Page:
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Raymon J. GRADY and James M. Grady, Appellants, v. Harley WALLS, Appellee.
¶ 1. Raymon J. Grady and James M. Grady had an interest as owners in a particular piece of property located in Monroe County which is the subject of this appeal. Prior to Raymon Grady and James Grady acquiring ownership of the property, Harley Walls had entered into two leases with the previous owner with an option to purchase on the subject property. Subsequently, the Gradys denied Walls his option to purchase. It is from this denial that Walls filed an action requesting the property be conveyed to him pursuant to the terms of the lease, or in the alternative, he be awarded damages based on his expenses for improvements and repairs and the proceeds received from timber that had been cut from the land. The chancellor held that Walls was entitled to the total sum of $16,500 in damages for the expenses he incurred for improvements and repairs to the property. It is from this judgment that the appellants, Raymon J. Grady and his son, James M. Grady, appeal. The Gradys present the following issues on appeal (1) whether the damage award was excessive and contrary to the overwhelming weight of the evidence and should be submitted for remittitur, (2) whether the trial court abused its discretion by awarding damages based on the proof shown at trial, and (3) whether this matter should be remanded on the issue of damages only pursuant to Miss.Code Ann. § 11-1-55 (Rev.1991). Finding these issues to be without merit we affirm the holding of the chancellor.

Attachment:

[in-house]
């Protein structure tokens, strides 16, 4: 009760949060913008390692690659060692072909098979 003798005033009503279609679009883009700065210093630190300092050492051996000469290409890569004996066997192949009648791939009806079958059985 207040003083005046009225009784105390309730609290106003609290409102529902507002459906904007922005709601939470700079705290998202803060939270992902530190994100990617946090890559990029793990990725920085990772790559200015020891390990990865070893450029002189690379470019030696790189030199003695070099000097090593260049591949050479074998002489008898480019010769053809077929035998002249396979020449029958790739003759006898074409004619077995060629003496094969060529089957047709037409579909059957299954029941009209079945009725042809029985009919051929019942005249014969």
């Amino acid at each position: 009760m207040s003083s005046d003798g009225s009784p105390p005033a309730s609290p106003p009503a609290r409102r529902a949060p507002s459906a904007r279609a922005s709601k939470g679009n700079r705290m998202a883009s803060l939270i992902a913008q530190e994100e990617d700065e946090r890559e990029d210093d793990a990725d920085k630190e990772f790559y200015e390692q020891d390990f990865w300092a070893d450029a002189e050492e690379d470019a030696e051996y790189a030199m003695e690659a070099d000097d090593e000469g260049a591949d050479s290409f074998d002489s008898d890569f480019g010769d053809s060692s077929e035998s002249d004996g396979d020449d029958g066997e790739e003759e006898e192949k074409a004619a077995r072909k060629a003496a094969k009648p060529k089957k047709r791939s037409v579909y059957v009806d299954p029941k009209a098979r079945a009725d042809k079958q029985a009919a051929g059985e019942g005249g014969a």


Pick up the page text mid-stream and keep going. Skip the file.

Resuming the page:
¶ 2. Since 1956 Harley Walls's parents had lived in a house located on the property owned by Ms. Grady. Up until 1972 there was no lease; instead Walls's father paid the rent on a yearly basis. The house was in disrepair, and Walls was going to move his parents in a house trailer near his brother. Ms. Grady executed a power of attorney for Ms. Blue; therefore, Ms. Blue handled Ms. Grady's business dealings regarding the property in question.